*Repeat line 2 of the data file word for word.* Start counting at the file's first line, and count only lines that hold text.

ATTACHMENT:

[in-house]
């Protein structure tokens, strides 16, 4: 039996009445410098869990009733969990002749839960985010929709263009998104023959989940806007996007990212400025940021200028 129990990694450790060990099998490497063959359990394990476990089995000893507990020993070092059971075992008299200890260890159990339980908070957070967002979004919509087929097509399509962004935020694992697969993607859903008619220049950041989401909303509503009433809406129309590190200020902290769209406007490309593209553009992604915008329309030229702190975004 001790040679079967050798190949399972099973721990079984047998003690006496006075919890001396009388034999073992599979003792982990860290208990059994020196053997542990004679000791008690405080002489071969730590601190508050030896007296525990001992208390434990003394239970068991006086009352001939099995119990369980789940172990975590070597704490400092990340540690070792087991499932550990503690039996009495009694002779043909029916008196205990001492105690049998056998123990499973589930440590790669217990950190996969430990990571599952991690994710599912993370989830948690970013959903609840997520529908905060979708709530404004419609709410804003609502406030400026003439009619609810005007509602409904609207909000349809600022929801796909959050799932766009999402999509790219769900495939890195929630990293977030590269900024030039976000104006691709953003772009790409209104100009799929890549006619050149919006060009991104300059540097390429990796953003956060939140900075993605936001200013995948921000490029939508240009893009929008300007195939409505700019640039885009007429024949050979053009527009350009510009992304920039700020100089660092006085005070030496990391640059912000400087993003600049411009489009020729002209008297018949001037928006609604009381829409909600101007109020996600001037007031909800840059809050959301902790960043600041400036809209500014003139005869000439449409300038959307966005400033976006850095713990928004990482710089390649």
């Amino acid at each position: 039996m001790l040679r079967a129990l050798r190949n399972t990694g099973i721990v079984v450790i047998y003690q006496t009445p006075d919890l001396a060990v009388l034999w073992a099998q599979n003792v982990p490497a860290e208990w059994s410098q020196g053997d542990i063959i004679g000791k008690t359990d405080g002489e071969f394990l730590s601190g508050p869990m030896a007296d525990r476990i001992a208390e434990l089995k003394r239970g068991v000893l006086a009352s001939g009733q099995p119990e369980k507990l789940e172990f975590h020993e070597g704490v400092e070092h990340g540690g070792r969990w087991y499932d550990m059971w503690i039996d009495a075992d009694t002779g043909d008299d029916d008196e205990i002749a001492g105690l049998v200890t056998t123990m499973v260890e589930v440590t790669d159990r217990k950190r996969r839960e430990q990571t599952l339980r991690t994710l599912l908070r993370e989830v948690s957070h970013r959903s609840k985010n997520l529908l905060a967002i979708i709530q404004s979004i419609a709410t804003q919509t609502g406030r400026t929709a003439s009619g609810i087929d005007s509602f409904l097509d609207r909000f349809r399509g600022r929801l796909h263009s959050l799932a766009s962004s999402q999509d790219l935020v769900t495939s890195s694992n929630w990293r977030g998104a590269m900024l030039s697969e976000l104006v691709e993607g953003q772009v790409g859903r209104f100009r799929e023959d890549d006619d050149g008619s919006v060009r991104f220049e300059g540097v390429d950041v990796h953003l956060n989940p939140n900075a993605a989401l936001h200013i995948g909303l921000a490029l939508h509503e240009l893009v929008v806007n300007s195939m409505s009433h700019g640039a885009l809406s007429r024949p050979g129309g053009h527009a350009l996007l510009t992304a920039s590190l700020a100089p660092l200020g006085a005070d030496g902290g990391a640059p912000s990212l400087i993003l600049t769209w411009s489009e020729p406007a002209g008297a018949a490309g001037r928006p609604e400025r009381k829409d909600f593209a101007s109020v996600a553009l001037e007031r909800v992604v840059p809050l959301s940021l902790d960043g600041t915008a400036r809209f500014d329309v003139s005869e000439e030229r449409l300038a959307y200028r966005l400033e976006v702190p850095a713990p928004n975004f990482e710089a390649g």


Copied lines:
């Protein structure tokens, strides 16, 4: 039996009445410098869990009733969990002749839960985010929709263009998104023959989940806007996007990212400025940021200028 129990990694450790060990099998490497063959359990394990476990089995000893507990020993070092059971075992008299200890260890159990339980908070957070967002979004919509087929097509399509962004935020694992697969993607859903008619220049950041989401909303509503009433809406129309590190200020902290769209406007490309593209553009992604915008329309030229702190975004 001790040679079967050798190949399972099973721990079984047998003690006496006075919890001396009388034999073992599979003792982990860290208990059994020196053997542990004679000791008690405080002489071969730590601190508050030896007296525990001992208390434990003394239970068991006086009352001939099995119990369980789940172990975590070597704490400092990340540690070792087991499932550990503690039996009495009694002779043909029916008196205990001492105690049998056998123990499973589930440590790669217990950190996969430990990571599952991690994710599912993370989830948690970013959903609840997520529908905060979708709530404004419609709410804003609502406030400026003439009619609810005007509602409904609207909000349809600022929801796909959050799932766009999402999509790219769900495939890195929630990293977030590269900024030039976000104006691709953003772009790409209104100009799929890549006619050149919006060009991104300059540097390429990796953003956060939140900075993605936001200013995948921000490029939508240009893009929008300007195939409505700019640039885009007429024949050979053009527009350009510009992304920039700020100089660092006085005070030496990391640059912000400087993003600049411009489009020729002209008297018949001037928006609604009381829409909600101007109020996600001037007031909800840059809050959301902790960043600041400036809209500014003139005869000439449409300038959307966005400033976006850095713990928004990482710089390649």